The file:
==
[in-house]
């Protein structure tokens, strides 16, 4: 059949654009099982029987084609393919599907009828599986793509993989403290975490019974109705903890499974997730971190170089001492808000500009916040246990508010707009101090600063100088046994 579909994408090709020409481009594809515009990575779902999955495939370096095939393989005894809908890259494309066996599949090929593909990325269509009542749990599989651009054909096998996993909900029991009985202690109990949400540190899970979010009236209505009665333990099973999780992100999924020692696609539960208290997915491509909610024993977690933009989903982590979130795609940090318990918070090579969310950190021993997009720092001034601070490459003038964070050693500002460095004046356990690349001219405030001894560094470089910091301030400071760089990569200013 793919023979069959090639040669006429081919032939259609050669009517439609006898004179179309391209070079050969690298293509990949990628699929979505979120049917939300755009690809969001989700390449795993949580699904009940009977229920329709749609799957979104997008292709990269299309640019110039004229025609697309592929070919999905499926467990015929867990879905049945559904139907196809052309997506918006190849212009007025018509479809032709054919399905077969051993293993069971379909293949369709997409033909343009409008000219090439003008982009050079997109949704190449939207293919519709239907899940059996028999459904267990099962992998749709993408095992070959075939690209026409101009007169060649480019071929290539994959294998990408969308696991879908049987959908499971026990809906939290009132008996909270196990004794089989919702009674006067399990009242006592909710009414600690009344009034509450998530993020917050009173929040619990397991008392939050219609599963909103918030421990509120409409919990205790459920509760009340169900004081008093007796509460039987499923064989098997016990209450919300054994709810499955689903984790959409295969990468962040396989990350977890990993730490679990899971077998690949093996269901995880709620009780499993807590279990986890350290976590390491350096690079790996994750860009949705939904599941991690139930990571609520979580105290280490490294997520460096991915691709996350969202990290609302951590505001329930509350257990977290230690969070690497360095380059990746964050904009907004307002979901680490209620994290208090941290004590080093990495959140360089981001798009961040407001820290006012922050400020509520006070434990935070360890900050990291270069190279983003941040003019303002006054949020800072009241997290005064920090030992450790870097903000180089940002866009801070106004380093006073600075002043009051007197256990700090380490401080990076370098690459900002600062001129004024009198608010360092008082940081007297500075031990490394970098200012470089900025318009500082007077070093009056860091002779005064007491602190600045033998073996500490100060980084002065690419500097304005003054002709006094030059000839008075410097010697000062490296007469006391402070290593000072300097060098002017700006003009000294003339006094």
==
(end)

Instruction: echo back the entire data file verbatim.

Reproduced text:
[in-house]
């Protein structure tokens, strides 16, 4: 059949654009099982029987084609393919599907009828599986793509993989403290975490019974109705903890499974997730971190170089001492808000500009916040246990508010707009101090600063100088046994 579909994408090709020409481009594809515009990575779902999955495939370096095939393989005894809908890259494309066996599949090929593909990325269509009542749990599989651009054909096998996993909900029991009985202690109990949400540190899970979010009236209505009665333990099973999780992100999924020692696609539960208290997915491509909610024993977690933009989903982590979130795609940090318990918070090579969310950190021993997009720092001034601070490459003038964070050693500002460095004046356990690349001219405030001894560094470089910091301030400071760089990569200013 793919023979069959090639040669006429081919032939259609050669009517439609006898004179179309391209070079050969690298293509990949990628699929979505979120049917939300755009690809969001989700390449795993949580699904009940009977229920329709749609799957979104997008292709990269299309640019110039004229025609697309592929070919999905499926467990015929867990879905049945559904139907196809052309997506918006190849212009007025018509479809032709054919399905077969051993293993069971379909293949369709997409033909343009409008000219090439003008982009050079997109949704190449939207293919519709239907899940059996028999459904267990099962992998749709993408095992070959075939690209026409101009007169060649480019071929290539994959294998990408969308696991879908049987959908499971026990809906939290009132008996909270196990004794089989919702009674006067399990009242006592909710009414600690009344009034509450998530993020917050009173929040619990397991008392939050219609599963909103918030421990509120409409919990205790459920509760009340169900004081008093007796509460039987499923064989098997016990209450919300054994709810499955689903984790959409295969990468962040396989990350977890990993730490679990899971077998690949093996269901995880709620009780499993807590279990986890350290976590390491350096690079790996994750860009949705939904599941991690139930990571609520979580105290280490490294997520460096991915691709996350969202990290609302951590505001329930509350257990977290230690969070690497360095380059990746964050904009907004307002979901680490209620994290208090941290004590080093990495959140360089981001798009961040407001820290006012922050400020509520006070434990935070360890900050990291270069190279983003941040003019303002006054949020800072009241997290005064920090030992450790870097903000180089940002866009801070106004380093006073600075002043009051007197256990700090380490401080990076370098690459900002600062001129004024009198608010360092008082940081007297500075031990490394970098200012470089900025318009500082007077070093009056860091002779005064007491602190600045033998073996500490100060980084002065690419500097304005003054002709006094030059000839008075410097010697000062490296007469006391402070290593000072300097060098002017700006003009000294003339006094």